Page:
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  May 3, 2004

Politics Of Budgeting Class Helps
Students Grasp Democratic System

Carol Lewis calls it "shift and shaft."

That's the process by which legislators move money from one part of the state budget to another to try to satisfy different constituencies - and end up penalizing one group or another.

Image: Carol Lewis

Carol Lewis, a professor of political science, teaches a class on the politics of budgeting, which, she says, helps students understand the political process.

Photo by Melissa Arbo

"You move money from one year to another, one agency to another, from the public sector to the private sector," says Lewis, a professor of political science in the College of Liberal Arts and Sciences.

"The use of deficit spending is a classic example of shift and shaft," she adds, noting that, in this example, it's the younger generation that gets the shaft.

Lewis, who has taught the politics of budgeting for more than 25 years at UConn, covers the concept as one of the topics in her classes.

"The politics of budgeting is everywhere," she says, "at this University, in Mansfield, within families. You can't escape it. Budgeting is the biggest game going, and it's a political animal. I call it 'shift and shaft' - legislators shift funds to one group or agency from another - and that explains the other part of the phrase."

Lewis says the politics of budgeting is a vital class for students, especially political science and journalism majors, who may have to deal with budgets during their careers. It's also not a bad thing for anyone to learn about.

"Budgeting is not a technical subject. It reflects public policy. It is core to the democratic system," she says. "There are few things in life that are certain, but one of them is that if it's not in the budget, it's not going to happen.

"Budgeting is the allocation of scarce resources through the political process. It's about partisanship. It's about elections," she adds. "It's a key to understanding what's going on in the country, in the state, or in your town."

David Agrawal, a junior majoring in political science who is taking Lewis's course this semester, understands that point perfectly.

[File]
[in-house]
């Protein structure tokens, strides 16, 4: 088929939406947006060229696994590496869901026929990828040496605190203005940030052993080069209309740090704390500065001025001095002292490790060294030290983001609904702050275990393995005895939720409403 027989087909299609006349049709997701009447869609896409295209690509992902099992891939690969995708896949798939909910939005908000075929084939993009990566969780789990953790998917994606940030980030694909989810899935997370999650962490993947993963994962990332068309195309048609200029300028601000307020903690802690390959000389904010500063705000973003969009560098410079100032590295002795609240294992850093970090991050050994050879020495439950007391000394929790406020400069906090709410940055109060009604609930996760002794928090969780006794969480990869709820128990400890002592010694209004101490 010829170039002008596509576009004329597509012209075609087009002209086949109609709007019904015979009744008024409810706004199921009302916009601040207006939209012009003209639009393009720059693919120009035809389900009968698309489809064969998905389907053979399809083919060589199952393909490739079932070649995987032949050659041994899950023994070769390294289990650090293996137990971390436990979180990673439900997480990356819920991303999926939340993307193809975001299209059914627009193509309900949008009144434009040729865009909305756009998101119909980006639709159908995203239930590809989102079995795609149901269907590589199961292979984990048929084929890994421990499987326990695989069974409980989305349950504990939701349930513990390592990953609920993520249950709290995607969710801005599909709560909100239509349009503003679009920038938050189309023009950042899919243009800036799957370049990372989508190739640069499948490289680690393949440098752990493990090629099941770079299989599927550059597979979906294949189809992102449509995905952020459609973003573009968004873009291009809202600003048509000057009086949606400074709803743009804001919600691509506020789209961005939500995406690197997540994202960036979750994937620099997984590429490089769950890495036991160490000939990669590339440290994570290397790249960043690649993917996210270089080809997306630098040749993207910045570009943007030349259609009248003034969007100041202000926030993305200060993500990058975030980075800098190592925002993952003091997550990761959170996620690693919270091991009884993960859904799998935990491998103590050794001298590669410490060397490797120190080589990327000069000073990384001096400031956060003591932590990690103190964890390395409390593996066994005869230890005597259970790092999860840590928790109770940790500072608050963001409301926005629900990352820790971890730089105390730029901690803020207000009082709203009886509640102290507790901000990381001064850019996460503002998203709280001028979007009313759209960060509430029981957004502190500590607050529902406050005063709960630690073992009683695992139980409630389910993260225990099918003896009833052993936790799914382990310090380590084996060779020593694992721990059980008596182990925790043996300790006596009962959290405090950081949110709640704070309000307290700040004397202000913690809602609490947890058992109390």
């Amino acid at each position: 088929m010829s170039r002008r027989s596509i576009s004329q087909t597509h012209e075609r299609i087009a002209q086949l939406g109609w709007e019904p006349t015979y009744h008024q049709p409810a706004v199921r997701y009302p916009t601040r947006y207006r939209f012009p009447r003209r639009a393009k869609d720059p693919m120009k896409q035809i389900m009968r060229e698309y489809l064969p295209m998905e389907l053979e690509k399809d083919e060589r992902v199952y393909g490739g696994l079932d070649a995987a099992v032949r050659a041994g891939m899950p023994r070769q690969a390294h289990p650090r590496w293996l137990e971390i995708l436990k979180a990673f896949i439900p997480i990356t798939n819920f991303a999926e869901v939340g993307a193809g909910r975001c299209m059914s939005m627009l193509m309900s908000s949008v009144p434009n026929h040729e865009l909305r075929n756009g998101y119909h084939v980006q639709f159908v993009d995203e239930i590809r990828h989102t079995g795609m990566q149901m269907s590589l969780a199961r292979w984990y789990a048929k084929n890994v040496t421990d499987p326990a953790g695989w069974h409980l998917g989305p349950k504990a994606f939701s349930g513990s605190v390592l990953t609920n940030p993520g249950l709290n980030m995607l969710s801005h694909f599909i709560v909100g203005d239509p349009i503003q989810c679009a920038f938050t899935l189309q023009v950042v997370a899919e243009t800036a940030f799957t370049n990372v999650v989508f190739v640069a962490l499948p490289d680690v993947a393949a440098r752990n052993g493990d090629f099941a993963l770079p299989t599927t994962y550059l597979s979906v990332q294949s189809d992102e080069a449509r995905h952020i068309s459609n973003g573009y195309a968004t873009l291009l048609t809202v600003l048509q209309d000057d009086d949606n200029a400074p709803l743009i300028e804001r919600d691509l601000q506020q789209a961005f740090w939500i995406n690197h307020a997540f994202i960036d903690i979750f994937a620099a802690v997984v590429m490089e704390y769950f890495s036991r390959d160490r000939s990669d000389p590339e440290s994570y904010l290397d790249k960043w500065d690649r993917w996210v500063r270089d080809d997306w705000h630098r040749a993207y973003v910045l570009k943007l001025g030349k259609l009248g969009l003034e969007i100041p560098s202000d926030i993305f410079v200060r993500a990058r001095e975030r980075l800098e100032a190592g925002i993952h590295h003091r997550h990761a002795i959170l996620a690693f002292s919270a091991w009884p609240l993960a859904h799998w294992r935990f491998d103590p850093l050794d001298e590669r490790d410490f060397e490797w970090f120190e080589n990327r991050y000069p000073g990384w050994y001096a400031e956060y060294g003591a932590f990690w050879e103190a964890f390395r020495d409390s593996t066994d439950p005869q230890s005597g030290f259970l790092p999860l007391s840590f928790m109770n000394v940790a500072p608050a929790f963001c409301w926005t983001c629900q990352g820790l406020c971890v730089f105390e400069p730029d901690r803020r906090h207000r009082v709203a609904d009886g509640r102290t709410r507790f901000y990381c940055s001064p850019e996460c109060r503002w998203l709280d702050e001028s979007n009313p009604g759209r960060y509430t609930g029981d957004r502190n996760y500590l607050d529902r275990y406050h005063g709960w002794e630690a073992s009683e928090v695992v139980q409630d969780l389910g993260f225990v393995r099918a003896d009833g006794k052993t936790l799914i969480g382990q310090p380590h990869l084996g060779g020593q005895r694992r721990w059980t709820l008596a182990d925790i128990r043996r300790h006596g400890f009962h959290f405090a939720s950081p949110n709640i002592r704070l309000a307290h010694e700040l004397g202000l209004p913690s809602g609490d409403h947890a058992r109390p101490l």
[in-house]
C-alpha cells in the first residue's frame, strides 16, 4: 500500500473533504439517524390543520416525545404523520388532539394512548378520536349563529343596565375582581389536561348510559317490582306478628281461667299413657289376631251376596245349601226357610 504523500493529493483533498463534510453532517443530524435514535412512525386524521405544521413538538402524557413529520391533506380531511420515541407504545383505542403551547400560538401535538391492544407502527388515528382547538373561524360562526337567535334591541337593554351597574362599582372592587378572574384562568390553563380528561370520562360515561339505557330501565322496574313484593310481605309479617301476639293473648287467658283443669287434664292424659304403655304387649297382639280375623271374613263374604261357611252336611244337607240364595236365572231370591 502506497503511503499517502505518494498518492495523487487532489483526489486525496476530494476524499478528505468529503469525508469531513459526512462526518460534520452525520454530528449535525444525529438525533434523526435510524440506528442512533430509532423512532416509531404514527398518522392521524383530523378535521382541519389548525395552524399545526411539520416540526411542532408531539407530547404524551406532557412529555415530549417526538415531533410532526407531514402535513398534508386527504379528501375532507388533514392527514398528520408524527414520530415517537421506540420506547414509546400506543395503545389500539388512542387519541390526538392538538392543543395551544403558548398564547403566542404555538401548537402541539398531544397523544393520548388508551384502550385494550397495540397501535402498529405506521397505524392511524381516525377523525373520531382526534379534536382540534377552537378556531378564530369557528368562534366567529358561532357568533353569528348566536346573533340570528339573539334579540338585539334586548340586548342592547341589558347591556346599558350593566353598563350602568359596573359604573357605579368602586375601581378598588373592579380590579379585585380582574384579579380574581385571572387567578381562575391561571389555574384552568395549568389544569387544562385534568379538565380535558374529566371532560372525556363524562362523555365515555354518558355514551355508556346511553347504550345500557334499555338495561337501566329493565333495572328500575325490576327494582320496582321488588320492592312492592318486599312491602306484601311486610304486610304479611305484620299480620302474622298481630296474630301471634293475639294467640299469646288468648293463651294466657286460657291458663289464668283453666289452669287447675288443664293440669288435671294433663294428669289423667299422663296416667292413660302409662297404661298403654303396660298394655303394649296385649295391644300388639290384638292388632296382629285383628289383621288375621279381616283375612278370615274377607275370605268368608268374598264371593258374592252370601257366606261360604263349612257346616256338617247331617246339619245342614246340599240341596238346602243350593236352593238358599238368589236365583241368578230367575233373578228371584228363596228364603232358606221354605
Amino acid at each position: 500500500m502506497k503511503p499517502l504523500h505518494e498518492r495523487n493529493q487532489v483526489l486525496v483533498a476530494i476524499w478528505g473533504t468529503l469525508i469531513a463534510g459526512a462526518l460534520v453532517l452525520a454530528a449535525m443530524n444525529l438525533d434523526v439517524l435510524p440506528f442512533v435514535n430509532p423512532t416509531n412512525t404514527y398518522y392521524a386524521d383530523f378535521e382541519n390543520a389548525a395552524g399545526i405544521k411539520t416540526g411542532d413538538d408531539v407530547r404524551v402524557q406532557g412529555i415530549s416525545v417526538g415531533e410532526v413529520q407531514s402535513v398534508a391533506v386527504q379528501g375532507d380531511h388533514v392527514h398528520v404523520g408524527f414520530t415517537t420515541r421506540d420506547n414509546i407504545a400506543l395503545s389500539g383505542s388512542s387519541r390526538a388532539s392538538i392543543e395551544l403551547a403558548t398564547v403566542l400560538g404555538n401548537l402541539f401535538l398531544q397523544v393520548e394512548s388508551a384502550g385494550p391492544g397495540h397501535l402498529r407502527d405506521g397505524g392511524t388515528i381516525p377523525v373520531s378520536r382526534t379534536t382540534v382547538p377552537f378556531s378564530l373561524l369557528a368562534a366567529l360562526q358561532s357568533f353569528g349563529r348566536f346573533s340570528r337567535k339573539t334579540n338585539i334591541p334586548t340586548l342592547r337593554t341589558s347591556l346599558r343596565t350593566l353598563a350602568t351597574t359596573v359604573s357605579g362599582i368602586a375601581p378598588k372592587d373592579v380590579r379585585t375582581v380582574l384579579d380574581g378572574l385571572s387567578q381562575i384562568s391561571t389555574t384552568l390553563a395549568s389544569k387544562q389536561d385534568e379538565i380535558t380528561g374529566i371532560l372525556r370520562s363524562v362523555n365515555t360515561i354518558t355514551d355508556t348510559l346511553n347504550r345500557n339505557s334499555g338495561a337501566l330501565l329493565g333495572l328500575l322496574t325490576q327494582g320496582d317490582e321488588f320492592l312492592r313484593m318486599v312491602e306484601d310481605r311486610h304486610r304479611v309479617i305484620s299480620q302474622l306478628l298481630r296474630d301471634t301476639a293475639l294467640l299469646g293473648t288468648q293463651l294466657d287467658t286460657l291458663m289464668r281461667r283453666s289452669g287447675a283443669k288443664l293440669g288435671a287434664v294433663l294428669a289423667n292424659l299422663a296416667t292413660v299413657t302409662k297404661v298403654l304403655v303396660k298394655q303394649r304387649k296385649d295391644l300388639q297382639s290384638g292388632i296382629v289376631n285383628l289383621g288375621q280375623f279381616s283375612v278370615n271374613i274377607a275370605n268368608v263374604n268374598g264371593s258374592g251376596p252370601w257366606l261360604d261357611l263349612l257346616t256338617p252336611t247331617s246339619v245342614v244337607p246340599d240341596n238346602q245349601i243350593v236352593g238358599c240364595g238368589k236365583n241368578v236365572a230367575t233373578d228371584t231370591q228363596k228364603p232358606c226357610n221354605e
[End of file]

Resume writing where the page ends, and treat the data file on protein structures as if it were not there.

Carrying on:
"Look at the President's No Child Left Behind Act," Agrawal says, referring to a policy of the Bush administration that will financially penalize public secondary schools that do not meet strict federal testing requirements. "It's a federal act, and many people are aware of its political implications, but many more people are not aware of its budgetary implications, especially in a state with no money to spare. It's a federal mandate that demands changes and improvements, but includes no funding for the states. So costs associated with the program trickle down to the towns, and they have to raise local taxes or cut staff. Townspeople don't understand the process and they take out their anger on local officials."

Agrawal viewed the process in person recently, attending a budget hearing in his hometown of Vernon. Lewis requires all her students to attend a local budget hearing and write a report.

"They were discussing the education budget," Agrawal says, "and the point was made that the mayor had proposed an increase in their budget, and that was a good thing. But staff salaries had recently been increased after an arbitration hearing in Hartford. That pushed the budget needs higher, so even with the increase, they will wind up having to make cuts in the school system's programs."

The mayor made his political point, Agrawal says. The teachers won their raises. The school board will feel the wrath of parents whose favorite program - or teacher - is cut.

Understanding budgeting, he says, may not make people any happier with the choices, but they will at least be secure in the knowledge of why things happen.

Agrawal also says he enjoyed visits to the class by University President Philip Austin, who discussed the making of the University's budget, and by a state legislative staff person who talked about the work involved in crafting the state budget.

Besides guests, Lewis also uses props in her classes, such as a bougette, a small purse carried by the prince's aide in medieval Europe to carry items they could barter and, perhaps, documents.

"Then I'll hold up a thick, heavy volume like the state budget, and ask if decisions are any better in today's budget compared to the old bougette. The point is to hook the topic to an image students will remember," she says.

Students find the props interesting and fun, she says, while also helping them begin to learn the basics of budgeting: finding ways to stretch limited resources to fill larger needs.

She also uses Connecticut budgets and, through the Internet, the City of Boston's budget. And pizza.

"I use pizza constantly, as an example of predictability and stability. It's nice to know UConn will be open and pizza will be delivered. It's a very useful illustration of what happens when budgets work," she says. "My public administration class opens a pizza parlor, from scratch, and pretty quickly it becomes a huge bureaucracy and they realize how simple plans are not quite so simple, that many needs have to be met.

"If I can bring students' comfort level up with hands-on activities, they'll try to grasp the concept. If they try it, they'll begin to learn," Lewis says. "And it's very important for the students - for all citizens and taxpayers - to learn, to understand, how budgets drive decisions.

"Budgeting," she adds, "is about identifying and then building what we want for our children and our children's children."